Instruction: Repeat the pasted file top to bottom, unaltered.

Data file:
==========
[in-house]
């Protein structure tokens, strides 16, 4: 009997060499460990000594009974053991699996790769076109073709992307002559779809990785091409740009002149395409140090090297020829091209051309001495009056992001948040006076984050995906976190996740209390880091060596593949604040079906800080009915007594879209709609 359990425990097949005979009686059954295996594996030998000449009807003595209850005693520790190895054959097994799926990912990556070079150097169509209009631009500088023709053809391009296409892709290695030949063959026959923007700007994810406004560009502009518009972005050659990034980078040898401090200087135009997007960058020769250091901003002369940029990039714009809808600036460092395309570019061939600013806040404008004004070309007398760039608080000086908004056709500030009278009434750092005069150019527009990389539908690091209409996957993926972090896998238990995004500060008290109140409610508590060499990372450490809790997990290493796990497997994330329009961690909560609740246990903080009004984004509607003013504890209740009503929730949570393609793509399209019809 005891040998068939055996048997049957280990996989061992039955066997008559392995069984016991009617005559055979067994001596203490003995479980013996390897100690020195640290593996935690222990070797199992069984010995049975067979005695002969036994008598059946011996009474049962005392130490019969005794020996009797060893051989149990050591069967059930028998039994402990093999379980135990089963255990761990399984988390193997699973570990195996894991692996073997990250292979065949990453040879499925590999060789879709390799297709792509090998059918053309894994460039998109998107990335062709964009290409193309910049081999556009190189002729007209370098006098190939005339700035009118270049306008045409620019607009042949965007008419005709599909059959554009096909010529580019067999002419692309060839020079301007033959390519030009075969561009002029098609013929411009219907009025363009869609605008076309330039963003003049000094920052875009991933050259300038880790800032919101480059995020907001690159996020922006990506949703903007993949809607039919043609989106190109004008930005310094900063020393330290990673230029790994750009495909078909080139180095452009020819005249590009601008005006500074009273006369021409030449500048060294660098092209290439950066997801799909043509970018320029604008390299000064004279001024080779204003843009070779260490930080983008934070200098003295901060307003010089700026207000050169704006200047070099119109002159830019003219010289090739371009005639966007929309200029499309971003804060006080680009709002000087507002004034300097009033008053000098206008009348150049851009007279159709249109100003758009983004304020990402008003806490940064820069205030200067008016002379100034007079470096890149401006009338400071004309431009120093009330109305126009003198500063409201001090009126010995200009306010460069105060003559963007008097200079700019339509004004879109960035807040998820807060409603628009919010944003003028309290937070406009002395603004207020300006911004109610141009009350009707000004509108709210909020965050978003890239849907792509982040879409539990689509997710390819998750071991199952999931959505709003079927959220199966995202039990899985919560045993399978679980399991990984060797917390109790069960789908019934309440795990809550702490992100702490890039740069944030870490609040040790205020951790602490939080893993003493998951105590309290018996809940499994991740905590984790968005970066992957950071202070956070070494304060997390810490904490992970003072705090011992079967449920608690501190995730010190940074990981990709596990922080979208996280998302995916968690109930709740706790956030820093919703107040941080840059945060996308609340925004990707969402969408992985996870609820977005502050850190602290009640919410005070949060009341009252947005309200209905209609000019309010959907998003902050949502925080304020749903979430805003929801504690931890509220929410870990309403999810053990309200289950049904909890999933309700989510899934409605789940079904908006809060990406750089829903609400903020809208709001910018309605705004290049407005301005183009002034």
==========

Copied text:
[in-house]
């Protein structure tokens, strides 16, 4: 009997060499460990000594009974053991699996790769076109073709992307002559779809990785091409740009002149395409140090090297020829091209051309001495009056992001948040006076984050995906976190996740209390880091060596593949604040079906800080009915007594879209709609 359990425990097949005979009686059954295996594996030998000449009807003595209850005693520790190895054959097994799926990912990556070079150097169509209009631009500088023709053809391009296409892709290695030949063959026959923007700007994810406004560009502009518009972005050659990034980078040898401090200087135009997007960058020769250091901003002369940029990039714009809808600036460092395309570019061939600013806040404008004004070309007398760039608080000086908004056709500030009278009434750092005069150019527009990389539908690091209409996957993926972090896998238990995004500060008290109140409610508590060499990372450490809790997990290493796990497997994330329009961690909560609740246990903080009004984004509607003013504890209740009503929730949570393609793509399209019809 005891040998068939055996048997049957280990996989061992039955066997008559392995069984016991009617005559055979067994001596203490003995479980013996390897100690020195640290593996935690222990070797199992069984010995049975067979005695002969036994008598059946011996009474049962005392130490019969005794020996009797060893051989149990050591069967059930028998039994402990093999379980135990089963255990761990399984988390193997699973570990195996894991692996073997990250292979065949990453040879499925590999060789879709390799297709792509090998059918053309894994460039998109998107990335062709964009290409193309910049081999556009190189002729007209370098006098190939005339700035009118270049306008045409620019607009042949965007008419005709599909059959554009096909010529580019067999002419692309060839020079301007033959390519030009075969561009002029098609013929411009219907009025363009869609605008076309330039963003003049000094920052875009991933050259300038880790800032919101480059995020907001690159996020922006990506949703903007993949809607039919043609989106190109004008930005310094900063020393330290990673230029790994750009495909078909080139180095452009020819005249590009601008005006500074009273006369021409030449500048060294660098092209290439950066997801799909043509970018320029604008390299000064004279001024080779204003843009070779260490930080983008934070200098003295901060307003010089700026207000050169704006200047070099119109002159830019003219010289090739371009005639966007929309200029499309971003804060006080680009709002000087507002004034300097009033008053000098206008009348150049851009007279159709249109100003758009983004304020990402008003806490940064820069205030200067008016002379100034007079470096890149401006009338400071004309431009120093009330109305126009003198500063409201001090009126010995200009306010460069105060003559963007008097200079700019339509004004879109960035807040998820807060409603628009919010944003003028309290937070406009002395603004207020300006911004109610141009009350009707000004509108709210909020965050978003890239849907792509982040879409539990689509997710390819998750071991199952999931959505709003079927959220199966995202039990899985919560045993399978679980399991990984060797917390109790069960789908019934309440795990809550702490992100702490890039740069944030870490609040040790205020951790602490939080893993003493998951105590309290018996809940499994991740905590984790968005970066992957950071202070956070070494304060997390810490904490992970003072705090011992079967449920608690501190995730010190940074990981990709596990922080979208996280998302995916968690109930709740706790956030820093919703107040941080840059945060996308609340925004990707969402969408992985996870609820977005502050850190602290009640919410005070949060009341009252947005309200209905209609000019309010959907998003902050949502925080304020749903979430805003929801504690931890509220929410870990309403999810053990309200289950049904909890999933309700989510899934409605789940079904908006809060990406750089829903609400903020809208709001910018309605705004290049407005301005183009002034």